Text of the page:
Boeing Stock Is Falling. Even Minor Issues Make Investors Nervous Now.

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A Boeing 787 aircraft arrives in Israel after the first scheduled commercial flight from Abu Dhabi in April.

Jack Guez/AFP via Getty Images

Stock in


is taking a modest hit after the company disclosed a new delay in deliveries of the 787 jet. The reasons aren’t new, but it is no surprise, given the events of the past couple of years, that investors are paying close attention to issues at the commercial aerospace giant.

Shares were down about 2% in early trading. The

Dow Jones Industrial Average


S&P 500,

for comparison, were both up about 0.2%.

Deliveries of the plane were paused in late 2020 after Boeing (ticker: BA) discovered some issues related to shims and “skin-flatness” that summer. They resumed in March, with the approval of the Federal Aviation Administration.

Boeing says the latest delay isn’t due to a new technical issue, but is till regarding the shims and skin flatness. None of the jets it has delivered since March are affected, according to the company.

“We are working to provide the FAA with additional information concerning the analysis and documentation associated with the verification work on undelivered 787s,” a Boeing spokesman told Barron’s. “We continue to work closely with the FAA in a transparent and timely manner.”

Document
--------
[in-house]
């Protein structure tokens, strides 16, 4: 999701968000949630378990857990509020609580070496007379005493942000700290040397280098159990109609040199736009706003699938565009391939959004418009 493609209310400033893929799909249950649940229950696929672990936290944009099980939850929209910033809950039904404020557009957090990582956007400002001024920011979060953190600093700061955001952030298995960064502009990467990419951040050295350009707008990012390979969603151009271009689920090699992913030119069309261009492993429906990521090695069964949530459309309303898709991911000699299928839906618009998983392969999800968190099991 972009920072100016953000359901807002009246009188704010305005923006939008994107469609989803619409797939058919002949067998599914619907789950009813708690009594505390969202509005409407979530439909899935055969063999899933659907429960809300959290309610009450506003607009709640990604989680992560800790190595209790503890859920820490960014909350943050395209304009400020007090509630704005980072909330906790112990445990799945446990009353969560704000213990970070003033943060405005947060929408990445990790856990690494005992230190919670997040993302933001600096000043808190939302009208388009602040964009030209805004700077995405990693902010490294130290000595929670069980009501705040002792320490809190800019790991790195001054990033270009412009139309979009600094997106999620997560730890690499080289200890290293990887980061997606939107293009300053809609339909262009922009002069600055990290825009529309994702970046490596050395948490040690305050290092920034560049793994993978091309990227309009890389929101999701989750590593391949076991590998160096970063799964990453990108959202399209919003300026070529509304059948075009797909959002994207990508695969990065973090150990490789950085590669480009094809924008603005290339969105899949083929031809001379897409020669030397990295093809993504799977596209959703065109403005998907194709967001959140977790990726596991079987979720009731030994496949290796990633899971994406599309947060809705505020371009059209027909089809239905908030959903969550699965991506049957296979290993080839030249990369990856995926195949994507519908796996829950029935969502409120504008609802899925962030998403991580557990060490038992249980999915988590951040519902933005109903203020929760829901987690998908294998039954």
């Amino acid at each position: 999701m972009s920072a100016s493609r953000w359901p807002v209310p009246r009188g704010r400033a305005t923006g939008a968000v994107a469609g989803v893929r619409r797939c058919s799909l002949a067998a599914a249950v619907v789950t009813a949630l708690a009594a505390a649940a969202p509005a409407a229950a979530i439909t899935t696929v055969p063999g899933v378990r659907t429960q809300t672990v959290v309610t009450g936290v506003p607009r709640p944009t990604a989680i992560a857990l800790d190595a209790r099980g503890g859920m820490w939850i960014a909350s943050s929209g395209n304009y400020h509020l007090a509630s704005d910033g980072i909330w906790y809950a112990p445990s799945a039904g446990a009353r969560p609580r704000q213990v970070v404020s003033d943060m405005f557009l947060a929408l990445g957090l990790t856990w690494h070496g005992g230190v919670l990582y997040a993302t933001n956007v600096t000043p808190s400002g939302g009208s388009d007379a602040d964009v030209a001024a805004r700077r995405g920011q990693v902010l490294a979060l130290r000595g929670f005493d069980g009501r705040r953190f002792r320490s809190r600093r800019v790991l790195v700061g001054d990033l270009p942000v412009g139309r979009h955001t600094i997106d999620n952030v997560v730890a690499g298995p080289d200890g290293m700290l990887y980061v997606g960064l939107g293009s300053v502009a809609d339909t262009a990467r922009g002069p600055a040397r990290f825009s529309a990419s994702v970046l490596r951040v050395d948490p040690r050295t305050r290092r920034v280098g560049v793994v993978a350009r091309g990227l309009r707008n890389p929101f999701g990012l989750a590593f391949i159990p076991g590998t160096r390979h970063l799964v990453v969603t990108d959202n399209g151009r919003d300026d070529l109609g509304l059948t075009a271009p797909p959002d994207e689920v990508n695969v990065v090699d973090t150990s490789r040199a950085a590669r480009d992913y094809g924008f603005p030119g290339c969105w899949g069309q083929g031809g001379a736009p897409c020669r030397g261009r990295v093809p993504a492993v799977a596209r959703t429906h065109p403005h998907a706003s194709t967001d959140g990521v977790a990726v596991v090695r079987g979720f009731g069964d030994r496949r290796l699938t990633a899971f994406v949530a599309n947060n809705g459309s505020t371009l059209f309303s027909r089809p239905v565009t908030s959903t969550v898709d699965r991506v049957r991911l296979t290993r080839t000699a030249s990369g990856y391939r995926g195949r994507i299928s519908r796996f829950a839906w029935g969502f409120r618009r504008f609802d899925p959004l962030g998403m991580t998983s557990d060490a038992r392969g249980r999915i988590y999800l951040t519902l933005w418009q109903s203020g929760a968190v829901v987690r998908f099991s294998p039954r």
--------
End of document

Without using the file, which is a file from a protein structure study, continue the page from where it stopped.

The new delay appears to be small from a stock-market perspective, but all regulatory issues at Boeing are facing higher scrutiny given the company’s problems with the 737 MAX jet. The plane, Boeing’s newest single-aisle aircraft, was grounded worldwide between March 2019 and December 2020 following two deadly crashes inside of five months.

Boeing worked for months to fix the plane’s flight-control software and sensors in order to win permission for it to carry passengers again. That slammed the stock in 2019, but the pandemic did still more damage as it devastated the airline industry, and demand for jets, in 2020.

The stock is down more than 40% from its highs in 2019, prior to the MAX’s grounding and the pandemic. Still, shares are up about 17% year to date as those twin setbacks fade into the background.

As long as commercial air travel keeps rising from its 2020 lows, investors aren’t likely to have to think very much about relatively minor issues with the 787.

Write to Al Root at

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